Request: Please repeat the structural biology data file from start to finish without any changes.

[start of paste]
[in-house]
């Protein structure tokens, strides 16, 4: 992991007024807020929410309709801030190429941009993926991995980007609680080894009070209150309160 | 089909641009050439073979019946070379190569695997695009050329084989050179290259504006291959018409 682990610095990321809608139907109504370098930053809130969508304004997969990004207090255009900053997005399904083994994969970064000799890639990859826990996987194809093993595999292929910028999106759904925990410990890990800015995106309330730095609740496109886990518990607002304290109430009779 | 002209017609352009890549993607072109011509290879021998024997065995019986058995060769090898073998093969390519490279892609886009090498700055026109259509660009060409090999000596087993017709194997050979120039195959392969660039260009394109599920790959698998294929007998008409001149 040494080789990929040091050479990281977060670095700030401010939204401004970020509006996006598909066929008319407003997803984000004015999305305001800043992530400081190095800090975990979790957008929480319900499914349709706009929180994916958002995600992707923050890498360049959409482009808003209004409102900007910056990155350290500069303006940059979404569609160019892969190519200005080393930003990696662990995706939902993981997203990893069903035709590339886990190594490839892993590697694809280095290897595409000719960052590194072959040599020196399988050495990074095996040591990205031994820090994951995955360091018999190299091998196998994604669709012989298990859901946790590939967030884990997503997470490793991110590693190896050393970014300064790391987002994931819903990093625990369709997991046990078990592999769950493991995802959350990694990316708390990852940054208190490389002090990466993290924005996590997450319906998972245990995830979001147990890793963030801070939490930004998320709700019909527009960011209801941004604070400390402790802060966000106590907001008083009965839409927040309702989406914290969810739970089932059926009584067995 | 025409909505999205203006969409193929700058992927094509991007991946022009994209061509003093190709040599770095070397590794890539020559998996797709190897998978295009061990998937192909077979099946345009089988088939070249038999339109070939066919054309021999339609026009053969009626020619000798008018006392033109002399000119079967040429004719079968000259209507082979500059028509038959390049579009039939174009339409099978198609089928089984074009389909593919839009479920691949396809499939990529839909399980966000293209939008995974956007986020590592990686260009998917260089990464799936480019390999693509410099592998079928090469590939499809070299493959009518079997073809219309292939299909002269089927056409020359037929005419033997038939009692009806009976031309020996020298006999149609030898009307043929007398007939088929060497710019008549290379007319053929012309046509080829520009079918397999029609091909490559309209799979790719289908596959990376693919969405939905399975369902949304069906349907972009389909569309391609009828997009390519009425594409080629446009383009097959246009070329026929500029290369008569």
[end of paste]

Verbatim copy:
[in-house]
């Protein structure tokens, strides 16, 4: 992991007024807020929410309709801030190429941009993926991995980007609680080894009070209150309160 | 089909641009050439073979019946070379190569695997695009050329084989050179290259504006291959018409 682990610095990321809608139907109504370098930053809130969508304004997969990004207090255009900053997005399904083994994969970064000799890639990859826990996987194809093993595999292929910028999106759904925990410990890990800015995106309330730095609740496109886990518990607002304290109430009779 | 002209017609352009890549993607072109011509290879021998024997065995019986058995060769090898073998093969390519490279892609886009090498700055026109259509660009060409090999000596087993017709194997050979120039195959392969660039260009394109599920790959698998294929007998008409001149 040494080789990929040091050479990281977060670095700030401010939204401004970020509006996006598909066929008319407003997803984000004015999305305001800043992530400081190095800090975990979790957008929480319900499914349709706009929180994916958002995600992707923050890498360049959409482009808003209004409102900007910056990155350290500069303006940059979404569609160019892969190519200005080393930003990696662990995706939902993981997203990893069903035709590339886990190594490839892993590697694809280095290897595409000719960052590194072959040599020196399988050495990074095996040591990205031994820090994951995955360091018999190299091998196998994604669709012989298990859901946790590939967030884990997503997470490793991110590693190896050393970014300064790391987002994931819903990093625990369709997991046990078990592999769950493991995802959350990694990316708390990852940054208190490389002090990466993290924005996590997450319906998972245990995830979001147990890793963030801070939490930004998320709700019909527009960011209801941004604070400390402790802060966000106590907001008083009965839409927040309702989406914290969810739970089932059926009584067995 | 025409909505999205203006969409193929700058992927094509991007991946022009994209061509003093190709040599770095070397590794890539020559998996797709190897998978295009061990998937192909077979099946345009089988088939070249038999339109070939066919054309021999339609026009053969009626020619000798008018006392033109002399000119079967040429004719079968000259209507082979500059028509038959390049579009039939174009339409099978198609089928089984074009389909593919839009479920691949396809499939990529839909399980966000293209939008995974956007986020590592990686260009998917260089990464799936480019390999693509410099592998079928090469590939499809070299493959009518079997073809219309292939299909002269089927056409020359037929005419033997038939009692009806009976031309020996020298006999149609030898009307043929007398007939088929060497710019008549290379007319053929012309046509080829520009079918397999029609091909490559309209799979790719289908596959990376693919969405939905399975369902949304069906349907972009389909569309391609009828997009390519009425594409080629446009383009097959246009070329026929500029290369008569």